If there's been a common theme to responses supplied by American players regarding the last year under the tutelage of Jurgen Klinsmann, aside from universal
admiration of his playing career, the younger contingent all come back with variations on the same theme: "He's giving guys like me a chance."
In this context, "chance" is not the odd invitation to training camp and maybe playing a few minutes, if that, before being shuffled back down the depth chart. Rightly or wrongly, those who were on the outside looking in believed that predecessor Bob Bradley was "locked into his guys," as one player put it, and reluctant if not adverse to giving extended runs to others.
This topic would have to be examined on a case-by-case basis, and those Bradley critics may forget that Charlie Davies, then just 20, debuted for the USA in a pre-Gold Cup 2007 friendly against China before he had scored a professional goal, and Jozy Altidore debuted for the senior team aged 18 years, 11 days. The stigma applied to Bradley, of course, is that he handed undeserved starts to his son, Michael, at the expense of other players and didn't always adhere to his decree that a player needed to be playing regularly to get starts.
This is the sentiment of some fans and reporters, and hasn't been expressed by any national team players, per se. Yet regardless of whether or not Klinsmann can transform the national team into something more pleasing and stylish, he's been able to inspire younger players who may have been discouraged by the previous regime as well as retain a spirit of resilience.
The Bradley Era included an upset of Spain in the 2009 Confederations Cup semifinal, winning the Concacaf Hexagonal for the first time, and also topping a World Cup group for the first time. Since Klinsmann has coached the team in just two competitive matches, there can't be any reasonable comparison in this regard, but as friendlies go, beating Italy in Genoa and Mexico in Azteca Stadium are difficult to downplay regardless of the circumstances.
Of the two games, beating Italy might have been a better performance from a soccer standpoint, though in both matches, the home team didn't seem terribly motivated until it fell behind. More importantly, the Americans melded poise with intensity, and managed to absorb the pressure they couldn't always alleviate by keeping the ball. They didn't allow an unfamiliar environment or talented opponents to faze them, and in the case of Mexico, when its fans started to get antsy and the players started to sputter, the USA took advantage. A couple of excellent saves from Tim Howard, some vital defensive plays by Geoff Cameron and Graham Zusi, and a scything run by Brek Shea to set up the only goal did the trick.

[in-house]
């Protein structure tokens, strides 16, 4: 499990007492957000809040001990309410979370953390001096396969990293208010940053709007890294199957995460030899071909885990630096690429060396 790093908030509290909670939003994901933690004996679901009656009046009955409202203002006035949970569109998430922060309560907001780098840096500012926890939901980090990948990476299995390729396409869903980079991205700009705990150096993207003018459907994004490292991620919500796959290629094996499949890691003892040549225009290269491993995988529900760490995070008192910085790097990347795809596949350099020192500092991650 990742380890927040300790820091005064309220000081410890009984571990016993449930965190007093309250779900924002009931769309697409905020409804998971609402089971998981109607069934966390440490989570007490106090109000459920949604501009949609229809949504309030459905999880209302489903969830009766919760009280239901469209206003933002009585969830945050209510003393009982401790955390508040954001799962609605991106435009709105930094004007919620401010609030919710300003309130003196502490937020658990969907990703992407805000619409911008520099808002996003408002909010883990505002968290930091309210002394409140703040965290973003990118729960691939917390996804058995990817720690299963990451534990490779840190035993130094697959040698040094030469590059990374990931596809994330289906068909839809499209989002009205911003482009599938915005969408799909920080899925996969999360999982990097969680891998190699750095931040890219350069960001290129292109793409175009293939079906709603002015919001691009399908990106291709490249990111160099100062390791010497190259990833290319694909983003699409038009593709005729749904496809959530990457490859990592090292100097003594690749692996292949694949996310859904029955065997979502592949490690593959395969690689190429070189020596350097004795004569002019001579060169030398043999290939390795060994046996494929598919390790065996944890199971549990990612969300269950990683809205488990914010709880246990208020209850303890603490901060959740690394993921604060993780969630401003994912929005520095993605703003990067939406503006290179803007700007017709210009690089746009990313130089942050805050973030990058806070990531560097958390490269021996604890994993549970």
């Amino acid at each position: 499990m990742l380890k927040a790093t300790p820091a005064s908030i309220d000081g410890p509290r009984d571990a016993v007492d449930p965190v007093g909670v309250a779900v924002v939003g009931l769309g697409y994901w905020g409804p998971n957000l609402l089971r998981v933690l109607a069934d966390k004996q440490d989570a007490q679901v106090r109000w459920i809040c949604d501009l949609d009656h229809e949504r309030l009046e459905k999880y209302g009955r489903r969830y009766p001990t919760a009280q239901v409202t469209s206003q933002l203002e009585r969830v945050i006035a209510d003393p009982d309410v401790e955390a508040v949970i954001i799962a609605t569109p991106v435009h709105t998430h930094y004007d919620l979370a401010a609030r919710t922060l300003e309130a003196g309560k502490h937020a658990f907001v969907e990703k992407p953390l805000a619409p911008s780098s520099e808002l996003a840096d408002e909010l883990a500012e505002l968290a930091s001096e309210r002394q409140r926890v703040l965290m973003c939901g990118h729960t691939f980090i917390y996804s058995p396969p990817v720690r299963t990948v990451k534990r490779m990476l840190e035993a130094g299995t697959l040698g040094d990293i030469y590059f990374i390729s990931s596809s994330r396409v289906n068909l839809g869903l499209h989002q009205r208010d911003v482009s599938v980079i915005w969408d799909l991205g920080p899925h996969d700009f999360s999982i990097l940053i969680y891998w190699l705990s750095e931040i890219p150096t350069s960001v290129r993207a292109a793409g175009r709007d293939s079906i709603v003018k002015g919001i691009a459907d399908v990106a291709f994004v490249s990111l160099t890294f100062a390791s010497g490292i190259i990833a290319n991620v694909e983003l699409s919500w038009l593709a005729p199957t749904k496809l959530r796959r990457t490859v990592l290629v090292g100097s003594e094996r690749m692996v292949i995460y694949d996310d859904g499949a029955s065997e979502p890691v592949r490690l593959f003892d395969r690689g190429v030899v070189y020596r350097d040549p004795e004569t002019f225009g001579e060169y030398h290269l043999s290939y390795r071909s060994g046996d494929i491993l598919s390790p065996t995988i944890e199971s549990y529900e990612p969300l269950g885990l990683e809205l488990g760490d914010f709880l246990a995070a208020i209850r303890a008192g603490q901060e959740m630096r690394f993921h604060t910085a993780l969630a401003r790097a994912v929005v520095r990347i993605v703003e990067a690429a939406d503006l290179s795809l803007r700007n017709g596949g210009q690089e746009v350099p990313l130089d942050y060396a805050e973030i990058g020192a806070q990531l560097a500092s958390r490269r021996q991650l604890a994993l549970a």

Regardless of tactics or systems, or even personnel, teams that make plays at critical times win a lot of soccer games, but one can never be sure when that moment will arrive, or who will be called upon. For Mexico, Javier Hernandez had numerous chances to score the goal that might have won the game, but failed to do so. The Americans got their winner when three subs -- Shea, Terrence Boyd and Michael Orozco Fiscal -- seized the moment.
Maybe Klinsmann had contributed to a sense of Mexican smugness by acknowledging the "gap" that had opened up between the rivals at the youth levels as well as the senior team. Maybe all of Mexico had been distracted by the gold-medal-winning Olympic team, which was presented and honored at halftime. Playing at night instead of under a broiling midday sun helped the Americans, too. In any case, Mexico showed little if any of the fire and passion with which it had roared past the USA, 4-2, in the 2011 Gold Cup final after falling behind, 2-0. If the gap didn't close by the USA beating Mexico on its home soil for the first time it certainly narrowed.
There were defensive heroics, of course, and a lot of lung-busting work as well. All such elements will be needed in the 14 qualifiers -- four in the current semifinal phase, 10 in the Hexagonal -- that lead up to the 2014 World Cup.
After a year in charge, debate rages over whether Klinsmann has, or ever will, transform the national team into something more pleasing and stylish. Glimpses of that have been seen, yet to date, his greatest accomplishment is convincing another class of players they cannot only do the job but conjure up methods to master the moment of truth.